THE LIBERTARIAN ENTERPRISE
Number 601, January 1, 2011
"Okay, here's THE PLAN"
The Market: Brand X or Libertarianism?
Attribute to The Libertarian Enterprise
Claire Wolfe recently asked, "What one thing about freedom makes it worthwhile for those who seek it? What One Great Thing can make all the struggle worthwhile?"
That's been on my mind for the past year, although I've been looking at it as a market question. To libertarians, free markets are pretty much everything. And the answer is:
Libertarianism is a free market failure. A flop. Couldn't even hack it as a passing fad. Pet rocks were more popular.
When offered the choice of voting (or simply living) for freedom, self-responsibility, self-determination, et cetera, or voting for a state that will treat them as helpless, hapless children in need of cradle to grave guidance, Americans have by an overwhelming majority chosen the State.
It's easy to understand. If you choose responsibility, then it just might be your own fault when you fail. But if all your tough decisions are magically made by the State... First, screw-ups aren't your fault, you can't be blamed; and that's so much easier on delicate egos. Second, failure doesn't even matter, because if someone does better than you, then mommy and daddy State will exercise a little social justice and see to it that you get your share anyway.
A libertarian who can't afford to raise children has to spring for contraceptives or oh, the deprivation! keep his pants zipped. But the lucky people who left the box of libertarianism on the store shelf and bought Big Government have it easy:
And hey, ladies; it isn't as if the government is going to make you have sex with the suckers you make pay for all this.
Want to be a farmer? A libertarian has to take his chances. Bad weather can wipe him out. So can a bad guess as to what's going to be popular in a few months. Someone else's poor sanitation can cause a market busting PR problem for you.
Ah, but drink the kool-aid, and you get crop subsidies. Guaranteed markets (People aren't buying enough corn chips. I know! Make 'em stuff corn in their gas tanks.). Guaranteed prices. Competition-breaking tariffs.
Incipient failure, guaranteed success... Oh, dear; how to choose?
And bankers, do we really need to go into the relative merits of having to maintain adequate assets to cover obligations versus fractional-to-no-reserve banking with gov bailouts when you screw up even that?
Or 1)you can go bankrupt in a morally uplifting way, 2)get bailed out by daddy State. Why face consequences?
Then there's that whole initiation of force thing. The purist type libertarians can sit around arguing whether fraud, deception, or breach of contract count as initiated force that they can retaliate against, while the gov-worshippers get to hire thugs to rob them at (at least potential) gunpoint, which is cool with the Statists: the tax-feeders get the money while the violent sociopaths get to threaten and assault people while wearing the funny government hat of impunity. And the libs will argue whether that is initiated force instead of defending themselves. Looks like a good deal for the non-libs.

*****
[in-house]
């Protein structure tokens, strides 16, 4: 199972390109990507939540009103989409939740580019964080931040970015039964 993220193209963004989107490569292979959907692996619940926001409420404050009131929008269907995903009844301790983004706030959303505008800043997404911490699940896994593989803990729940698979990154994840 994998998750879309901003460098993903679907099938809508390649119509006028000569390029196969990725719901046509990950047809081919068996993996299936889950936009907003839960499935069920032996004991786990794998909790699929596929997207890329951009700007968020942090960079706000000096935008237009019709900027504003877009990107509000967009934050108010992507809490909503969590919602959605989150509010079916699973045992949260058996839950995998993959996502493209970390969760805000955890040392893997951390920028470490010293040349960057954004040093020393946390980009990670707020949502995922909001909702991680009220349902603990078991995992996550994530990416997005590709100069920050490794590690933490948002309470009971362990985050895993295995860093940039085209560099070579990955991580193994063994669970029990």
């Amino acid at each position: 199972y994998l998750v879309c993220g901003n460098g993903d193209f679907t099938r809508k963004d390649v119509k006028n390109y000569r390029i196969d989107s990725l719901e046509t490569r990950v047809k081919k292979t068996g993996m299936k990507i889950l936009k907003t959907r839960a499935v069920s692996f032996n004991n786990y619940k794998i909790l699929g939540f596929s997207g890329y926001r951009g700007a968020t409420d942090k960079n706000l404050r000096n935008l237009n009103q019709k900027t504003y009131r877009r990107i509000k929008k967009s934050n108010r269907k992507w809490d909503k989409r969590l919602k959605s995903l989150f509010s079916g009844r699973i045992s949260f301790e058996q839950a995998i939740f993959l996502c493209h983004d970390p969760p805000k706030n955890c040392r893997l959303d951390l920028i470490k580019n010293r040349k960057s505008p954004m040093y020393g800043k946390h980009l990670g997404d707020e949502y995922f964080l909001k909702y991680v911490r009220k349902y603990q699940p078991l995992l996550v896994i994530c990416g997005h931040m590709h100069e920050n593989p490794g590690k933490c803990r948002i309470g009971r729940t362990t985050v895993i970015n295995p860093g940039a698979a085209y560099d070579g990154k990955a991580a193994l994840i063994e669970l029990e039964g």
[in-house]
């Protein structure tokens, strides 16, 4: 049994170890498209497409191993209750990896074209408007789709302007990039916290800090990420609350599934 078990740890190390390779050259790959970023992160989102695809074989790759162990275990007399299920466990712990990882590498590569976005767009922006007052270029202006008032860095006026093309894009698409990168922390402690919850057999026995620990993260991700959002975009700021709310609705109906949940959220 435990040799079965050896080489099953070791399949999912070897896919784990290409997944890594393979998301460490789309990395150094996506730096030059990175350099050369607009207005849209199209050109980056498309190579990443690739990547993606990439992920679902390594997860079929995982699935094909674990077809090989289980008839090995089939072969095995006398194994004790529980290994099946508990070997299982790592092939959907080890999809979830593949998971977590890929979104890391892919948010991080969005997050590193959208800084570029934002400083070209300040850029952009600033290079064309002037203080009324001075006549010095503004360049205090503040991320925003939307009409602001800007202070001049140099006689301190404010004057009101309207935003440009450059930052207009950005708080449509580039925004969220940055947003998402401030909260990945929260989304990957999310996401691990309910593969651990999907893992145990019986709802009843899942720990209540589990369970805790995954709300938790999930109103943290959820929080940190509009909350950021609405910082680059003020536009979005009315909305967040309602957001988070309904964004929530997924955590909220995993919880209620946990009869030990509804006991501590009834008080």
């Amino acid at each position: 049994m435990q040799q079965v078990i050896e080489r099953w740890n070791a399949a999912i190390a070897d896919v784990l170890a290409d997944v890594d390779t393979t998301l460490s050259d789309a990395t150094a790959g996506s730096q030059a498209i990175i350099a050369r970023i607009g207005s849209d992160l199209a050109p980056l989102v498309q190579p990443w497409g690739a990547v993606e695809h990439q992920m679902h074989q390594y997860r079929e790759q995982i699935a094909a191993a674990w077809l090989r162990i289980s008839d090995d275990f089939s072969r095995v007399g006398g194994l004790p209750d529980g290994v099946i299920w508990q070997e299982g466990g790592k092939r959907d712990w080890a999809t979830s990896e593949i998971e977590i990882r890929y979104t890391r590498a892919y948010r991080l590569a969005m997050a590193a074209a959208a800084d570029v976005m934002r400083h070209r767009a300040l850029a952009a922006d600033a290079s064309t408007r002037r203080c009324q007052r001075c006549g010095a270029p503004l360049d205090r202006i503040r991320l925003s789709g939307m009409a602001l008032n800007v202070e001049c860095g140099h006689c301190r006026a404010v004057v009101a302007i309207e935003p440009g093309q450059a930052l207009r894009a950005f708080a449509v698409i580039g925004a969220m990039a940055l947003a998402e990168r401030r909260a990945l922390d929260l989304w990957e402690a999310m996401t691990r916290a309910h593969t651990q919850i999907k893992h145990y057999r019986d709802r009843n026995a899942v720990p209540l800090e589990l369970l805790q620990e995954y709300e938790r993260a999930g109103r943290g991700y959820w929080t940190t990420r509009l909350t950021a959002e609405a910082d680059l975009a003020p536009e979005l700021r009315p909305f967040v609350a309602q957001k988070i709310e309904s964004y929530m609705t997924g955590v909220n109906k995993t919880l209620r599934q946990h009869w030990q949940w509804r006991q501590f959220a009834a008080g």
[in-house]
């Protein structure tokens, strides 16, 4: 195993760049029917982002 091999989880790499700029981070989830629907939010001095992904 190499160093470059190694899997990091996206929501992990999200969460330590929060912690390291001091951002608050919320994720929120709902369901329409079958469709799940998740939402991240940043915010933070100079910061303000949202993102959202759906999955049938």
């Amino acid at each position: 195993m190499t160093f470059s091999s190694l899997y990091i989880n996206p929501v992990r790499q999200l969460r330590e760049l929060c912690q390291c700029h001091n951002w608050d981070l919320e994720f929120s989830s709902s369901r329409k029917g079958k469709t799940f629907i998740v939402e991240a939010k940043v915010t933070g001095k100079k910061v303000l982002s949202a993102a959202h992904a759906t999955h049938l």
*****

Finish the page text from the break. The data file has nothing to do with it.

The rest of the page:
International trade. The libs can work their asses off trying to efficiently market desirable products and out-compete the other guys. Statists don't have to bother with that; tariffs, "free trade" treaties, and when all else fails, you can send a bunch of welfare victims off to invade anyone whose marketing tactics you don't like. Want cheaper oil? Demonize a couple of Mid-East countries and set 'em up for a little preemptive nation-building. And the really neat part is that the poor schmucks sent to fight, die, or just get mutilated will be be glad they have jobs, courtesy of mommy and daddy State,
The State offers, and on its terms delivers, everything. Cradle to grave subsistence for the masses, protected markets and fail-proofing for the politically connected, and an endless supply of scapegoats.
Libertarianism offers doubt, the potential for failure, no guaranteed assistance.
Tough call, eh?
And it isn't as if the lib marketing problems are anything new, a recent statistical glitch meaningless in the long run. Since the first governments sprang up thousands of years ago gangs of thugs protecting farmers an the weak out of their worldly goods and livelihoods people not only tolerated it, but embraced it. They've built monuments to coercive mommy and daddy Statism, from the fable Tower of Bable through the Pyramids and sundry palaces to little things like the Washington Monument and Lincoln Memorial.
When's the last time you saw people passing a petition to raise a statute of Thoreau?
If Americans, for example had even the slightest passing interest in real self-determination and responsibility (i.e.- liberty), would a "lame duck" Congress exist, in which scum-sucking congresscreeps who have been voted out of office, their policies supposedly repudiated, get to implement all those policies without reprisal anyway?
Libertarianism is a market failure. Peddle something people want. And people by and (very ) large want more statism.
At best, libertarianism is a niche market, a damned small one. How small? What percentage of the eligible American voters opted for the Lib candidate in 2004? (Forget 2008. Barr?!) Or look at Mike Vanderboegh's Doctrine of the Three Percent: You start with American gun owners (at best, one-third of the population). Threepers are duh 3% of that. You're down to less than 1% of the population now. If you judge by posted comments at Sipsey Street Irregulars, real, hard-core libertarians might be one-third of Threepers; be generous and call it 1,000,000 people (which makes a nice cross-check against the 2008 vote).
After 30+ years of marketing libertarianism, you pull less than one-third of one percent of the political market (Microsoft gets more competition from Linux distros).
America (and obviously the rest of the world) ain't buying.